School security: JPS officials to present plan to boost it in schoolsChanges in school safety could be on the horizon for Jamestown Public Schools and it could mean increased difficulty in access for parents. Following the shooting at Sandy Hook Elementary School that killed 20 children and six adults last December in Newtown, Conn., Jamestown Public School officials are preparing a plan to increase safety to present to the School Board at its two March meetings.
By: By Ben Rodgers, The Jamestown Sun, The Jamestown Sun
Changes in school safety could be on the horizon for Jamestown Public Schools and it could mean increased difficulty in access for parents.
Following the shooting at Sandy Hook Elementary School that killed 20 children and six adults last December in Newtown, Conn., Jamestown Public School officials are preparing a plan to increase safety to present to the School Board at its two March meetings.
“It’s a huge change in parent and community access to the building where their kids are,” said JPS Superintendent Bob Toso. “It’s a big change. We’re used to just being able to walk into our schools and if this change goes into effect we can’t do that anymore.”
Toso and other JPS staff members are proposing locked doors at the five elementary schools and the middle schools, with cameras and a buzzer system for secretaries to let visitors in. There would also be a panic button for office personnel to use in case of an emergency.
There are still ongoing discussions on possible security measures for Jamestown High School.
“This country has to realize that there is no place that is safe,” Toso said, giving a reason to increase security. “There isn’t and that’s very sad.”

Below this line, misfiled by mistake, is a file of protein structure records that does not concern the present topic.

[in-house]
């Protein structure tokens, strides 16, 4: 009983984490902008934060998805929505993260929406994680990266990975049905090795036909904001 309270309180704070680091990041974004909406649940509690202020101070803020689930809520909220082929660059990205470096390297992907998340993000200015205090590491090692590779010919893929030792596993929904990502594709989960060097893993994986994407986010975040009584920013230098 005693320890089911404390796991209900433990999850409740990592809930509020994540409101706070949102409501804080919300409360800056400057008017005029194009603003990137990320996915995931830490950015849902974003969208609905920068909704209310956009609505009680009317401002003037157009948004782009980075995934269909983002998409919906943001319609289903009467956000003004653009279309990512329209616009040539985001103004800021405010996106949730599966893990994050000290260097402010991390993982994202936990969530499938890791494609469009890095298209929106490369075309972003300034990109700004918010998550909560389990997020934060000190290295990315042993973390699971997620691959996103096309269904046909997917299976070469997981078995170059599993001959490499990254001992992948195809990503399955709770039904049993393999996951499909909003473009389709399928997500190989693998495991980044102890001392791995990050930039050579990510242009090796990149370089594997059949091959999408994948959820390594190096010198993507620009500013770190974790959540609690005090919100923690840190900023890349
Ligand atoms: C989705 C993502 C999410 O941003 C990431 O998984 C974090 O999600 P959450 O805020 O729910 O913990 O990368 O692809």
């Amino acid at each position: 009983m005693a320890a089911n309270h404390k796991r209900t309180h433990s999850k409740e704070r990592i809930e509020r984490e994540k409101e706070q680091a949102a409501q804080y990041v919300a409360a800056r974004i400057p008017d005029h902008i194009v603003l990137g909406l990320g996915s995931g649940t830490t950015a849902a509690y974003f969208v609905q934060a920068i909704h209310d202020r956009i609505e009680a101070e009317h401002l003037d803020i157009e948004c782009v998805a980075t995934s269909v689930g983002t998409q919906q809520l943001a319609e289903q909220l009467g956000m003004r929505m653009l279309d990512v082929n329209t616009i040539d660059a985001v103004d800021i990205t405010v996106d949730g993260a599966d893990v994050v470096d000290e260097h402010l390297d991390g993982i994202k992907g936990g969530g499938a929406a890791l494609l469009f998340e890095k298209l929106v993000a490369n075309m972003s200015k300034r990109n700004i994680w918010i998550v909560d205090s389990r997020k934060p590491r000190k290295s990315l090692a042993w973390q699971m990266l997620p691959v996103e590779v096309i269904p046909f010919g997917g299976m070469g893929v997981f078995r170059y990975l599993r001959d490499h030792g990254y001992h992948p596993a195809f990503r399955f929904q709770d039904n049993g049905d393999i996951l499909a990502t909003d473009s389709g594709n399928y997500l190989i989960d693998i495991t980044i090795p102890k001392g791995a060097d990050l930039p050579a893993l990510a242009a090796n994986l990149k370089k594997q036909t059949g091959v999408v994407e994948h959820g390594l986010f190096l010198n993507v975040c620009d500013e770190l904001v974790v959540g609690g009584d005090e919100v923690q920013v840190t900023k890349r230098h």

Toso will use the March 4 School Board meeting to educate the board. He hopes board members will approve proceeding with the proposed safety measures at the March 18 meeting.
He estimated the cost would be close to $100,000 and, if approved, anticipates the work will be done this summer.
Toso and Nick Hardy, school resource officer, said the goal of the changes is to slow down any attacker. Both said 30 to 45 additional seconds could result in more saved lives.
“If someone is bent on getting into the school and creating mayhem I’m not sure we could do anything to stop that,” Toso said. “The idea as Nick and I talked about it is to slow them down and that is a very different way of thinking about security.
“But using Sandy Hook as an example, because that school had the locks on the door, the first people killed there at the school were the principal and the school psychologist going to stop the invader,” he said. “Because they were able to see someone was trying to break in, that allowed the school to warn classrooms.”
Many people may view Jamestown as a quiet community, but that has also been the view of communities where recent shootings have happened, Toso said.
“The first things that (Sandy Hook) parents were saying is ‘We thought this was a safe community.’ Who thought someone was going to break into a theater in Denver and shoot it up when ‘Batman’ is playing? Who thought a congresswoman couldn’t go to a mall in Arizona?” Toso said, referring to a movie theater shooting on July 20, 2012 and former Rep. Gabrielle Giffords, who was shot in January 2011 in an attempted assassination.
The recent shootings in the past few years have raised concerns for JPS officials. Hardy had proposed changes in mind since August 2011.
“At that time I wasn’t thinking about locking schools down, but after Sandy Hook I figured it wouldn’t be excessive,” Hardy said. “It could be something we could look at doing.”
Hardy said there are additional safety measures that could be taken over the course of three to five years to increase school safety.
“If you look at the last 10 years of school shootings, it’s gotten more prevalent,” he said. “This is kind of setting a new precedent at elementary schools — it’s never really happened before.”
If the board approves the changes, Toso said parents would be expected to call ahead if they had to go to a school and let the secretary know they were on their way. They would then be buzzed in.
“It (Sandy Hook) raised our level of concern,” Toso said. “We want to make sure people feel safe, so we felt we needed to take another step.”
Sun reporter Ben Rodgers can be reached at 701-952-8455 or by email at email@example.com